NEW YORK (1010 WINS) — The parents of the 11-year-old Brooklyn girl who died nearly two weeks ago following an asthmatic attack are pushing for new legislation that would mandate CPR training and recertification for NYPD officers.
Michael and Carmen Ojeda — the parents of Briana Ojeda — are hoping “Briana Ojeda’s Law” will help equip police officers with training that could help saves lives.READ MORE: BOO! Cardiologist Says Getting A Good Scare Can Come With Health Benefits
Michael Ojeda said he didn’t want other families to suffer the way he and his wife did and believes the new law would ensure that.
“They can count on the police and the first aid response to help,” Ojeda said.READ MORE: Pride In The Workplace: Dozens Of Companies, Large And Small, Welcome Hundreds Seeking Work To LGBTQ Job Fair On Long Island
On August 27, Briana Ojeda was being rushed the hospital by her mother when she was stopped by Officer Alfonso Mendez. When Ojeda asked if the Mendez could resuscitate the girl, the officer allegedly refused to officer assistance, saying he didn’t know CPR.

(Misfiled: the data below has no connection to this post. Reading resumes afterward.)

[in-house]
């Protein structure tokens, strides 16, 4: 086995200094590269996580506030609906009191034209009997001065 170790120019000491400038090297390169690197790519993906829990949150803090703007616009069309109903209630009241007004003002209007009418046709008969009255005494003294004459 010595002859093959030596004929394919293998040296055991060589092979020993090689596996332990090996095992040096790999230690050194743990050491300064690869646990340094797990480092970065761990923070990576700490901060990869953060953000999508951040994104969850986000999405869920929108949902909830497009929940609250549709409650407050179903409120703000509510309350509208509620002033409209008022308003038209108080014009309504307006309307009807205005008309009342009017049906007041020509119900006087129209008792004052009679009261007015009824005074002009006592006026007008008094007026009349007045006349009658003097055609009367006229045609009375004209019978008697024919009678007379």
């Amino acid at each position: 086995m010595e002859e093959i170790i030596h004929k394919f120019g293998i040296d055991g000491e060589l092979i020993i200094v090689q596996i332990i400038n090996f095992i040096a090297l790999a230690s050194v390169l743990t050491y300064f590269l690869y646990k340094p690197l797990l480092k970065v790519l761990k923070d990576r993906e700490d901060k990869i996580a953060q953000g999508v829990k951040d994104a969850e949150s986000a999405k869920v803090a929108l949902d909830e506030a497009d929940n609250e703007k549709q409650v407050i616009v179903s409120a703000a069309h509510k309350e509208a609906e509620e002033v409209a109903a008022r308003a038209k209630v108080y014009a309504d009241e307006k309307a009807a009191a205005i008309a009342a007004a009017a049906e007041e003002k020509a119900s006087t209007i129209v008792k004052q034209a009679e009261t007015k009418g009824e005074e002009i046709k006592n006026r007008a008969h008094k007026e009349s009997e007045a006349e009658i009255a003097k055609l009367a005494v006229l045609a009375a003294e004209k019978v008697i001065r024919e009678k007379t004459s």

The family along with National Latino Officers Association of America, the Grand Council of Guardians and the NYPD Guardians Association rallied on the front steps of Brooklyn Supreme Court Tuesday afternoon for an independent criminal investigation into Mendez’s actions and to demand “justice for Nunna,” the young girl’s family nickname.
The Ojeda family also wants to see officers recertified in first aid and misdemeanor charges filed in cases where police refused to render medical assistance in emergency situations.MORE NEWS: Doctor Accused Of Hoarding Dead Kittens In Her Freezer
Currently, Mendez — a five-year veteran assigned to Brooklyn’s 84th Precinct — has been suspended without pay for thirty days for failing to report his involvement in the incident.